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Bridge of Sighs - Venice

The Bridge of Sighs in Venice

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Though the Bridge of Sighs (Ponte dei Sospiri in Italian) might evoke today images of love and romance, its history is actually far darker and gloomier than visitors may think!

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💡 The Captain’s tip 💡

🧐 Want to know more about the history of Venice? Captain Ulysses highly recommends this free guided tour of the city. It’s up to you to choose how much you wish to tip the tour guide!

 💤 Looking for a hotel in Venice? Be sure to check out the Captain’s article: Where to stay in Venice? Advice & recommendations

🏛 Planning your trip to Venice? Be sure to check out Captain Ulysses’ complete article on what to see and do in the city: a Guide to Venice

👶 Planning a family adventure to Venice? Discover all of the Captain’s top tips in the article: Exploring Venice with the Kids: Family-Friendly Activities.

Brief history of the Bridge of Sighs

The origins of the Bridge of Sighs

Until the late 16th century, the prisons of Venice (nicknamed “the Piombi”, lead in Italian, because they were located right under the lead roofs) were housed inside the Doge’s Palace. But as the population increased, so did the number of criminals. So much so that the the Palace’s prisons were soon filled to capacity.

To house the growing number of prisoners, a new prison (nicknamed “The Wells”) was built next to the Palace, on the other side of the small channel called the Rio de la Canonica.

To connect this new building to the Palace, architects Antonio Contino di Bernardino and Antonio Da Ponte — who designed the Rialto Bridge — imagined in 1602 a bridge which was to be fully enclosed: the Bridge of Sighs.

What is the reason behind the name of the Bridge of Sighs?

Visitors “sighs” after which the bridge is named – which many wrongly believe to be the sighs breathed by lovers – are actually the sighs of the Venetian convicts looking at the city one last time through the windows of the bridge on their way to the “Wells”, the prisons where they were to serve their sentences.

The small barred windows of the bridge offered prisoners the chance to take one last look at the city of Venice before being plunged into the darkness of their cell.

The Bridge of Sighs, a symbol of love and romance

Why did the Bridge of Sighs become a symbol of love and romance in Venice?

Believe it or not, the culprit of this gross mix-up in none other than English poet Lord Byron, who wrote in the 1810s:

I stood in Venice, on the Bridge of Sighs,
A Palace and a prison on each hand:
I saw from out the wave her structures rise
As from the stroke of the enchanter’s wand.

Lord Byron – Childe Harold’s Pilgrimage

Lord Lord Byron greatly contributed to giving the Bridge of Sighs a romantic image, which still prevails two centuries later.

Visiting the Bridge of Sighs

The exterior of the Bridge of Sighs

From the Ponte della Paglia(in English the “Bridge of Straw”) located on the Riva degli Schiavoni (the promenade along Bacino San Marco), the view on the Bridge of Sighs is quite simply stunning.

But be warned: the Bridge of Sighs is one of the most iconic monuments in Venice and it is crowded day and night.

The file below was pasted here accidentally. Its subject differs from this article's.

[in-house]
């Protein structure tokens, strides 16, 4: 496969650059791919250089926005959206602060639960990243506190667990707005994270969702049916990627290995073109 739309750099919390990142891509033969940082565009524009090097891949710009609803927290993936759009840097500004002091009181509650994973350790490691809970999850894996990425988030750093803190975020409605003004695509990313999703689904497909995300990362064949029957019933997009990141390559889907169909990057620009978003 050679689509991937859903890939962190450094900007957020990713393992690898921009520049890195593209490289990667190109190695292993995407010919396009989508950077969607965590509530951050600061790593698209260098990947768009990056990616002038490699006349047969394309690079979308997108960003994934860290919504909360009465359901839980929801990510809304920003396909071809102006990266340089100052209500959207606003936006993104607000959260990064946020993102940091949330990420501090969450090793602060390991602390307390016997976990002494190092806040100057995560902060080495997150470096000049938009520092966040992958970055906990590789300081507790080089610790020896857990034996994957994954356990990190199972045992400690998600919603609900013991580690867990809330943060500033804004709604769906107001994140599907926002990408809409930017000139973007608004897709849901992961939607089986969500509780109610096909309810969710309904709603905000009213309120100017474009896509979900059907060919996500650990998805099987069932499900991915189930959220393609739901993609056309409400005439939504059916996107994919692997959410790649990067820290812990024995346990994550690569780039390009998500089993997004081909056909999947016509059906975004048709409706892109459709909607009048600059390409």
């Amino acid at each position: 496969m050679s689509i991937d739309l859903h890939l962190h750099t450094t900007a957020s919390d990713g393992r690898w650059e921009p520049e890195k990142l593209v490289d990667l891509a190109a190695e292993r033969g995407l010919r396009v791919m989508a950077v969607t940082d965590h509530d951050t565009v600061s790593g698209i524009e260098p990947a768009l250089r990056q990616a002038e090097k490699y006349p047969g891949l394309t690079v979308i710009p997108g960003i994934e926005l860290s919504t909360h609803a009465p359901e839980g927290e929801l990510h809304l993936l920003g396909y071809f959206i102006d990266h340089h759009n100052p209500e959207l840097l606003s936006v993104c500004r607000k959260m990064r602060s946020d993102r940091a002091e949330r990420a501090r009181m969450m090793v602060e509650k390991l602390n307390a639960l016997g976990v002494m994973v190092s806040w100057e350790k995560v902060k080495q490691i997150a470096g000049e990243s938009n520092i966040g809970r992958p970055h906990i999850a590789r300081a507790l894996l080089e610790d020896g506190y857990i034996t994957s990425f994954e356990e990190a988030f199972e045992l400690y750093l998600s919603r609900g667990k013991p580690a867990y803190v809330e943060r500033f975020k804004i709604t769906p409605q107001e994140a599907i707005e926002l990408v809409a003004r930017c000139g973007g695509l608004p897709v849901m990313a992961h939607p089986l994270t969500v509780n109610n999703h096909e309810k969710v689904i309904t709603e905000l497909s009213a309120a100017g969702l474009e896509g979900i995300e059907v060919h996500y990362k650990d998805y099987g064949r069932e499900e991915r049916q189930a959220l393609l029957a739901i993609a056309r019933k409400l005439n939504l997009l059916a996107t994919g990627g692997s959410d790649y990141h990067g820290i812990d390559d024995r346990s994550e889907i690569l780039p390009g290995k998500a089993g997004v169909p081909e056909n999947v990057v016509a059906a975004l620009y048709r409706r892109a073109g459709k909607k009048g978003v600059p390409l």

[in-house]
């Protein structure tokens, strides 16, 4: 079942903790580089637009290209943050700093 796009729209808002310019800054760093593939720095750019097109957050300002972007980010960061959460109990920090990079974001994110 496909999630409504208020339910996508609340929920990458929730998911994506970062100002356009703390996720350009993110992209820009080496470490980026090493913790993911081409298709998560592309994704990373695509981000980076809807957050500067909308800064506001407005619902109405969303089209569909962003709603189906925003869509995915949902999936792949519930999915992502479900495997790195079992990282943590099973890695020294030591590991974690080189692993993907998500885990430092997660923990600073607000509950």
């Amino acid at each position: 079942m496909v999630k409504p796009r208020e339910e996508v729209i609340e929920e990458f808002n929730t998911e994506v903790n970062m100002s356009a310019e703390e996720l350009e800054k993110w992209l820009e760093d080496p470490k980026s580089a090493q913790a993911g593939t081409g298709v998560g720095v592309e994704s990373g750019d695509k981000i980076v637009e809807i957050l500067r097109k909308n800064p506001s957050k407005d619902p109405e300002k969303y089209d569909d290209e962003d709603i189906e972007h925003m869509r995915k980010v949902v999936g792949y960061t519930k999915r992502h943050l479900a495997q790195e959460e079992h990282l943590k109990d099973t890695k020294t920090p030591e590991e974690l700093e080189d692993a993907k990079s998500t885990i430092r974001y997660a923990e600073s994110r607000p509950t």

If you want to avoid the crowds, you can also opt for a gondola ride on Rio de la Canonica: you’ll be able to admire the bridge in the comfort of your gondola.

From marble and white Istrian stone, the Bridge of Sight is a prime example of Baroque style. It is 10 metres long (33 ft) and is the only fully enclosed bridge in Venice (… to prevent prisoners from trying to escape by jumping into the channel below!)

Visitors bas-reliefs that adorn the sides of the bridge are personifications of of Justice. The coat-of-arms of Doge Marino Grimani (the 89th doge of Venice) also appears on the monument.

Bridge of Sighs - Venice

Inside the Bridge of Sighs

The visit of the Bridge of Sighs is included in the ticket to the Doge’s Palace. Find out more about the palace in the Captain’s detailed article.

Far plainer (not to say sinister…) than the exterior, the interior of the bridge is divided into two corridors separated by a wall that made is possible for prisoners to cross paths without seeing each other.

Visitors small mesh openings allowed prisoners to see the Venetian lagoon as well as San Giorgio Maggiore Island in the distance.

Inside the Bridge of Sighs


Admission to the Bridge of Sighs

Admission to the Bridge of Sighs is included in the tickets for the Doge’s Palace.

But be warned, it is very touristy and therefore crowded year long.

In order to you want to avoid endless queues, Captain Ulysses recommends opting for:

Opening times

Admission is free for can of course walk by the Bridge of Sighs at any time of the day or night and the Captain highly recommends admiring the view at night.

In the actual visit of the bridge, the Doge’s Palace is open daily from 8:30 a.m. to 7 p.m. The monument is closed on December 25th and January 1st.

The Bridge of Sighs at nightfall

Getting to the Bridge of Sighs

The Bridge of Sighs is situated within the Doge’s Palace, a short walk from Saint Mark’s Basilica. The nearest vaporetto stations are San Zaccaria and San Marco.

👉 Book your vaporetto + bus pass

👉 Skip the lines: book your tickets and visits in Venice!

👉 Looking for tips and recommendations? Here are all of Captain Ulysses’ suggestions!

🛏️ Accommodation: Booking

🎟️ Activities: GetYourGuide | Tiqets

⛵ Cruises: GetYourGuide

🎫 Citypass: Venice City Pass | Venice Museum Pass | Chorus Pass (churches)

🚐 Airport transfers: bus | vaporetto | water taxi

🚌 Local transport: Public Transport Pass

✈️ Getting to Venice: Skyscanner | Omio


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